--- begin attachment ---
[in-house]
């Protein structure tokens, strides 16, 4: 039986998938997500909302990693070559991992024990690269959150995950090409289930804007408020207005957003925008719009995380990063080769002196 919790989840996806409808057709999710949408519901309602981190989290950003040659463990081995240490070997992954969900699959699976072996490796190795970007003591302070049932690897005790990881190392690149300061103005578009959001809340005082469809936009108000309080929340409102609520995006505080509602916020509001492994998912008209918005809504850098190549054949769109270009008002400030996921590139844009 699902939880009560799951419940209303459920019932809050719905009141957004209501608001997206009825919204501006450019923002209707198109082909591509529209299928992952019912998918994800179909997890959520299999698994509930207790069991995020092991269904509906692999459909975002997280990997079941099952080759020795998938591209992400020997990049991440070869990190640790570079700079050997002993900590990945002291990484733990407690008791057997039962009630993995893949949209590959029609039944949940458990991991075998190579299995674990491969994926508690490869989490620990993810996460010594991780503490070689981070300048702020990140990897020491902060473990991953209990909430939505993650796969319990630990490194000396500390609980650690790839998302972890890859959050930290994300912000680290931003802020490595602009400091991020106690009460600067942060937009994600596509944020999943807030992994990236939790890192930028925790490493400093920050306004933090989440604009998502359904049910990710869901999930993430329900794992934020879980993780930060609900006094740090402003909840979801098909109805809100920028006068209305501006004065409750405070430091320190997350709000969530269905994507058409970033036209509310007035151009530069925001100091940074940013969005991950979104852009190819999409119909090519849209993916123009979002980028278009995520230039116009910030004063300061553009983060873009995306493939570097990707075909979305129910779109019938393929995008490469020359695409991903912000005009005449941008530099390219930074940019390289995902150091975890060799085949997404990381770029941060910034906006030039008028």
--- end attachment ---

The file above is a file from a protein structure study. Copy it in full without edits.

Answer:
[in-house]
């Protein structure tokens, strides 16, 4: 039986998938997500909302990693070559991992024990690269959150995950090409289930804007408020207005957003925008719009995380990063080769002196 919790989840996806409808057709999710949408519901309602981190989290950003040659463990081995240490070997992954969900699959699976072996490796190795970007003591302070049932690897005790990881190392690149300061103005578009959001809340005082469809936009108000309080929340409102609520995006505080509602916020509001492994998912008209918005809504850098190549054949769109270009008002400030996921590139844009 699902939880009560799951419940209303459920019932809050719905009141957004209501608001997206009825919204501006450019923002209707198109082909591509529209299928992952019912998918994800179909997890959520299999698994509930207790069991995020092991269904509906692999459909975002997280990997079941099952080759020795998938591209992400020997990049991440070869990190640790570079700079050997002993900590990945002291990484733990407690008791057997039962009630993995893949949209590959029609039944949940458990991991075998190579299995674990491969994926508690490869989490620990993810996460010594991780503490070689981070300048702020990140990897020491902060473990991953209990909430939505993650796969319990630990490194000396500390609980650690790839998302972890890859959050930290994300912000680290931003802020490595602009400091991020106690009460600067942060937009994600596509944020999943807030992994990236939790890192930028925790490493400093920050306004933090989440604009998502359904049910990710869901999930993430329900794992934020879980993780930060609900006094740090402003909840979801098909109805809100920028006068209305501006004065409750405070430091320190997350709000969530269905994507058409970033036209509310007035151009530069925001100091940074940013969005991950979104852009190819999409119909090519849209993916123009979002980028278009995520230039116009910030004063300061553009983060873009995306493939570097990707075909979305129910779109019938393929995008490469020359695409991903912000005009005449941008530099390219930074940019390289995902150091975890060799085949997404990381770029941060910034906006030039008028």